Connecticut Sneaking Pedophilia Protections Into Law

News: US News
by Martina Moyski  •  •  May 26, 2023   

The slippery slope toward anything goes

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HARTFORD, Conn. ( - Connecticut is facing controversy over a bill that has raised concerns among citizens, as they fear it could pave the way for the gradual legalization of pedophilia within the state.

Gov. Ned Lamont, D-Conn.

The Connecticut House of Representatives passed a bill this month that changes the state's anti-discrimination law by changing the definition of "sexual orientation" to "attraction to a gender." It is expected to whiz through the blue state's Senate and be signed by the Democratic governor, Ned Lamont, a consistent promoter of the LGBT agenda.

Cheerleaders describe it as a small, benign measure necessary to update an old definition.

Connecticut's House Democratic caucus described the bill as merely seeking to "modernize and improve consistency" in the state's "discrimination statutes." 

The Connecticut American Civil Liberties Union used similar language, stating, "[I]t modernizes the existing definition of sexual orientation, moving away from thirty-year-old outdated and offensive terminology."

People with sexual attractions like pedophilia and nepiophilia would be protected from discrimination.

Supporters contend that HB6638 only aims to protect sexual orientations "in relation to genders" and downplay its potential impact. However, the conservative nonprofit organization Family Institute of Connecticut, argues "[R]ecall that even a baby or an animal has a 'gender.'" The Institute adds, "We can hope, but it isn't entirely clear how 'sexual attractions' directed toward animals, inanimate and dead objects would be treated under this bill."

Dr. Jennifer Roback Morse

Various other critics are also raising alarm bells. In a press release, Dr. Jennifer Roback Morse, president of the Ruth Institute, warns that Connecticut legislators are taking a step toward legalizing pedophilia.

Morse notes, "Sexual Revolutionaries are sneaky. They 'modernized' the 'offensive' definition of sexual orientation by broadening it to include an essentially unlimited range of possibilities, including pedophilia (attraction to prepubescent children) and nepiophilia (attraction to infants aged 0–5)."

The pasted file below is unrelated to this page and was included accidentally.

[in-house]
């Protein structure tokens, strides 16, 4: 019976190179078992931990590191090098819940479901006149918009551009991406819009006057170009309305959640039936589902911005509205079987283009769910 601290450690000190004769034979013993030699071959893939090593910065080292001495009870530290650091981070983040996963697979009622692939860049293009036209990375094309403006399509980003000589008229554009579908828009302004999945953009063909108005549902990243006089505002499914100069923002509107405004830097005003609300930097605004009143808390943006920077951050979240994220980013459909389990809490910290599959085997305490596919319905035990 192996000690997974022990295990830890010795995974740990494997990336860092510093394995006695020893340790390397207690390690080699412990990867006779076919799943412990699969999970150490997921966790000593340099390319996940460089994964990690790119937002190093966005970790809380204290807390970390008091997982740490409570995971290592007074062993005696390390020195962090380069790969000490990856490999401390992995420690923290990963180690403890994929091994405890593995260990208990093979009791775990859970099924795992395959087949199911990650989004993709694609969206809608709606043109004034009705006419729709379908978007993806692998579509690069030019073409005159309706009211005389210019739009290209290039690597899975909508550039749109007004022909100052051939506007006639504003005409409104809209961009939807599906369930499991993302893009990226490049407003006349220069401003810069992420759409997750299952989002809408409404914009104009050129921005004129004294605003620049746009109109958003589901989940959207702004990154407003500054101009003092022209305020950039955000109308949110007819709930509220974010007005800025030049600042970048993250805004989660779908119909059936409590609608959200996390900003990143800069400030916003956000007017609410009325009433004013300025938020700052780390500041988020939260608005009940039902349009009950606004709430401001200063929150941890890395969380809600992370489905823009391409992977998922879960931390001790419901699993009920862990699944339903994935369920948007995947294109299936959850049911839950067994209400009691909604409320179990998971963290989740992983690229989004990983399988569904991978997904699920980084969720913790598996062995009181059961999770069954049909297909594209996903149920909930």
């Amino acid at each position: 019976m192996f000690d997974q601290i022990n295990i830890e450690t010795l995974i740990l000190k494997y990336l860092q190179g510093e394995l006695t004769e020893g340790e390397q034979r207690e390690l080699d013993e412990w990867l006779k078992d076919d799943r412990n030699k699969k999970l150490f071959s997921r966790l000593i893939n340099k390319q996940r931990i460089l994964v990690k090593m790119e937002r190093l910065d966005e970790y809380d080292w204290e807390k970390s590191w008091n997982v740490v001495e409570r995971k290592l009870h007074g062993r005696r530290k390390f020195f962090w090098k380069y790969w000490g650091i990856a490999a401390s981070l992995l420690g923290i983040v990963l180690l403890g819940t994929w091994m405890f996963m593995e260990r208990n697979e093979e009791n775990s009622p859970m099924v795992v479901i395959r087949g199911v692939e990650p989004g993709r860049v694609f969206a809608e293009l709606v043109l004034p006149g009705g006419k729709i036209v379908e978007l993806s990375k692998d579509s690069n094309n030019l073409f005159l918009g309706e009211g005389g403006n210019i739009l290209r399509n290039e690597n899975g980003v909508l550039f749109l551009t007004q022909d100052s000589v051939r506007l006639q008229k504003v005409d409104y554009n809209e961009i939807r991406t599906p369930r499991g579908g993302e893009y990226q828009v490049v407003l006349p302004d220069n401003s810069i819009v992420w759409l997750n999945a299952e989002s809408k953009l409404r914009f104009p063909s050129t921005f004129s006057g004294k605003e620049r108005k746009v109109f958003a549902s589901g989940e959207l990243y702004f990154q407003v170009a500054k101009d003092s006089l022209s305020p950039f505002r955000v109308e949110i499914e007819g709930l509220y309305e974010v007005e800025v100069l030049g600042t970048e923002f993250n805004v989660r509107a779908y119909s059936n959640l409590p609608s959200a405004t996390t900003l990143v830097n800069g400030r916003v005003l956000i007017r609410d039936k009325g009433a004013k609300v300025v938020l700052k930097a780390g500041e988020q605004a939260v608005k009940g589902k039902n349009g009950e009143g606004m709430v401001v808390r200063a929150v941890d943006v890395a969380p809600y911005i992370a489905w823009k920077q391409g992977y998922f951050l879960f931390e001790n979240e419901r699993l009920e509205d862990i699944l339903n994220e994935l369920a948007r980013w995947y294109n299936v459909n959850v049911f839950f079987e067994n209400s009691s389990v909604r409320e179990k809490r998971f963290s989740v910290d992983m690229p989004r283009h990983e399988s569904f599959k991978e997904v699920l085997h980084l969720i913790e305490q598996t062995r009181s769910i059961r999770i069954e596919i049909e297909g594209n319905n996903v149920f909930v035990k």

Expanding Pedos' Access to Kids

While the bill is officially titled "An Act Revising the State's Antidiscrimination Statutes," the Family Institute of Connecticut refers to it as the "Pedophile Anti-Discrimination Bill."

According to the organization, if the legislation is enacted, the state's legal definition of "sexual orientation" would undergo two significant changes:

  1. Sexual orientation would no longer be tied to "heterosexuality, homosexuality, or bisexuality" but would instead be linked to "identity."
  2. The definition of sexual orientation would encompass identities whose associated behavior would constitute a sex crime.

According to the Institute, "[u]ntied from the orientations of heterosexuality, homosexuality or bisexuality," the law will prevent discrimination against any identities "related to any romantic, emotional or sexual attraction towards a gender." As a result, "people with sexual attractions like pedophilia and nepiophilia would be protected from discrimination."

The Family Institute of Connecticut expresses astonishment at the support the dangerous bill has garnered.

That means, according to Dr. Morse, "Citizens, churches and businesses in Connecticut cannot prevent individuals with these sexual attractions from working or volunteering in schools, hospitals or businesses. So much for 'safe environment' training and background checks!" 

"Discriminating against a known pedophile would be illegal under Connecticut's new definitions," she observes.

Morse, an expert on the detrimental effects of the sexual revolution, cautions concerned citizens to remain vigilant.

News Report: Government's Back-to-School Grooming

"Advocates of the bill might say it doesn't legalize pedophilia, and that is technically correct. But by surreptitiously changing the definition of sexual orientation, the bill lays the groundwork for doing so. And they're hoping we won't notice," she observed.

Distorted Interpretation

Morse reflects on the incongruities of current discrimination laws, emphasizing that the original civil rights movement aimed to combat discrimination based on race — an innate and immutable characteristic. 

"Now," she contends, "the most radical Sexual Revolutionaries are exploiting anti-discrimination law to protect behavior in ways the original champions of equality never would have imagined or approved."

The Family Institute of Connecticut expresses astonishment at the support the dangerous bill has garnered. It laments that "some Connecticut legislators seem to have lost the ability to make rational distinctions" and urges Connecticut citizens to contact their senators, reminding them of the importance of common sense in Connecticut's non-discrimination laws, particularly in relation to HB6638.

Similar state legislation being pushed by Democrats was defeated this year in Minnesota.

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